Neurodegenerative disorders are characterized by a selective loss of neuronal subtypes that is often irreversible due to the failure of the adult huma brain to generate new neurons. To date, several options to ameliorate some of the symptoms exist, but none of these treatments successfully replace the lost neurons in humans. Thus, new avenues for brain repair are necessary. A method to replenish lost cells by giving rise to new neurons from adult stem cells or from existing neurons could potentially ameliorate the degenerative phenotype. While most mammalian neurons do not readily regenerate or reprogram without external manipulation, several species of salamanders naturally exhibit these feats. The axolotl is one such species with an increasing array of experimental tools. Intriguingly, recent studies have demonstrated that the various axolotl organs with regenerative potential - limb, spinal cord, heart - undergo natural reprogramming in order to replace lost tissue. Though the general mechanism is still unclear, this coupling of regeneration and reprogramming seem to be necessary for the regenerative potential of various organs in the axolotl. The axolotl brain is another organ with great regenerative ability. One-third of the telencephalon can be completely removed and the brain will repopulate the lost tissue within a few months with new neurons. However, the research of axolotl brain regeneration has only been performed before the 1960's when molecular and cellular biological tools were limited. Broadly, the goal of this proposal is to understand the regenerative process of the axolotl brain. Three specific questions drive this goal: 1) Do the specific neuronal subtypes and their respective circuits reconstruct with fidelity upon injury? 2) Where do the new neurons come from? Is it possible that existing neurons dedifferentiate to form a blastema, which subsequently differentiates into new neurons? 3) What molecular changes are associated with the regenerative process? Answering these questions would not only reveal the mechanism of brain regeneration in the axolotl, but it also may give clues to what molecules may be used to induce neurogenesis and nuclear reprogramming in an adult human brain. The combination of the lab of Dr. Paola Arlotta and the surrounding labs and institutes provide the necessary tools to answer these questions. The methods of completing the goal include immunofluorescence, in situ hybridization, RNA-seq, retrograde tracing, viral injection, and BrdU birthdating. The animal facility has the capacity to hold over one hundred axolotls in a free-flowing water system and a dedicated animal care team. These resources and tools that were unavailable fifty years ago will greatly facilitate the understanding of the brain regeneration process in the axolotl as well as th means to translate the regenerative process to a mammalian system and eventually towards therapy in humans.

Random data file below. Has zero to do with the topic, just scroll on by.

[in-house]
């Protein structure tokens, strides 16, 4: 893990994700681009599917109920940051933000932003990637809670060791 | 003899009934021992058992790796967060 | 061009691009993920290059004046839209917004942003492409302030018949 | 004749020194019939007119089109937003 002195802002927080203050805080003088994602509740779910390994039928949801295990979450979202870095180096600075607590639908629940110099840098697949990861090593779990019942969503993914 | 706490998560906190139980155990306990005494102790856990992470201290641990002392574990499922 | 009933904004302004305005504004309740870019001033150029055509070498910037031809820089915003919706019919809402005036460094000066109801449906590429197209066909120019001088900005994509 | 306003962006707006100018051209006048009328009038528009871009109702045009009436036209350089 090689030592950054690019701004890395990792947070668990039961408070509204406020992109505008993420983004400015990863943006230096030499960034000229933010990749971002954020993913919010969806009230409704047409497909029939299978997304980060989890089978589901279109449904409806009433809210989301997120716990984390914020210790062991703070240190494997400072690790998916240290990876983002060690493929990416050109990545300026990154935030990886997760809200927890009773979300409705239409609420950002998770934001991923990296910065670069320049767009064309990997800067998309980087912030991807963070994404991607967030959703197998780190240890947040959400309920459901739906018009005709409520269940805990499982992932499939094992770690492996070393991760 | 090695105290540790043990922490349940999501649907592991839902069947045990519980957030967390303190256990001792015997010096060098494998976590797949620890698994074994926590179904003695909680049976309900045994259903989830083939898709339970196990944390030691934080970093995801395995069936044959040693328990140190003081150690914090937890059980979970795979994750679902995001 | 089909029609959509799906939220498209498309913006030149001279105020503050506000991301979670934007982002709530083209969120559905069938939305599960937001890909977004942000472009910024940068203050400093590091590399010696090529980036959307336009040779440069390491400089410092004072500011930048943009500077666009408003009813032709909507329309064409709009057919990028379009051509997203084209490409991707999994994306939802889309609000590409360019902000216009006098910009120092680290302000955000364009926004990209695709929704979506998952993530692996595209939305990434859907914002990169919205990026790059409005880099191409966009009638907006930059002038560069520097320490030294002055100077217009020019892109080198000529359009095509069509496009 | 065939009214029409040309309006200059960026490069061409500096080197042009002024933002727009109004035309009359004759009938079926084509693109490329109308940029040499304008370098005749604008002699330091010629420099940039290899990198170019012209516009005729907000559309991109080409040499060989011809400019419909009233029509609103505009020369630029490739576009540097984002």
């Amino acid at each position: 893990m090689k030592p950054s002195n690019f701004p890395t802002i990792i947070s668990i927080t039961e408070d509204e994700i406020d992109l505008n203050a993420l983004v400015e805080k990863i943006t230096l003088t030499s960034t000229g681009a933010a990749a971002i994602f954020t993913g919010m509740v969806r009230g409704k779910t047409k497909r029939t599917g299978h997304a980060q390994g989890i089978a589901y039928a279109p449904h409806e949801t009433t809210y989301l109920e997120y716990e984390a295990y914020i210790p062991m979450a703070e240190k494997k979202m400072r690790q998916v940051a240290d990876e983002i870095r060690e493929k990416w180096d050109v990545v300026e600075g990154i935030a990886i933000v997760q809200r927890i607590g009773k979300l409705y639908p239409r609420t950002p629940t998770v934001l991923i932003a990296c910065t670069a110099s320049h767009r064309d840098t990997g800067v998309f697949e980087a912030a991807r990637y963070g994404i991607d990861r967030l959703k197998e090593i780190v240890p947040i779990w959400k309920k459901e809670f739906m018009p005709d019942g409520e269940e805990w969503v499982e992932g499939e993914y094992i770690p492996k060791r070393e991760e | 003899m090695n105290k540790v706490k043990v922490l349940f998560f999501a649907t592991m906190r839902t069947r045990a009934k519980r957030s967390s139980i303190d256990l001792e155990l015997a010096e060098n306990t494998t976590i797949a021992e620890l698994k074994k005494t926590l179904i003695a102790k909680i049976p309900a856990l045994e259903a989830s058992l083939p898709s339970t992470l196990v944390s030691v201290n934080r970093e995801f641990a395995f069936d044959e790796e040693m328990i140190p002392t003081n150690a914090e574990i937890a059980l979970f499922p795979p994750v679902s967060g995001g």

Neuronal loss resulting from neurological disorders and mental illnesses are often irreversible, and treatments for these debilitating diseases are currently limited. Using the salamander, axolotl, as a model of brain regeneration, we propose to elucidate the cellular and molecular mechanism of natural neuronal regeneration in a non-mammalian vertebrate, with the hope that this understanding will eventually translate to additional human therapies.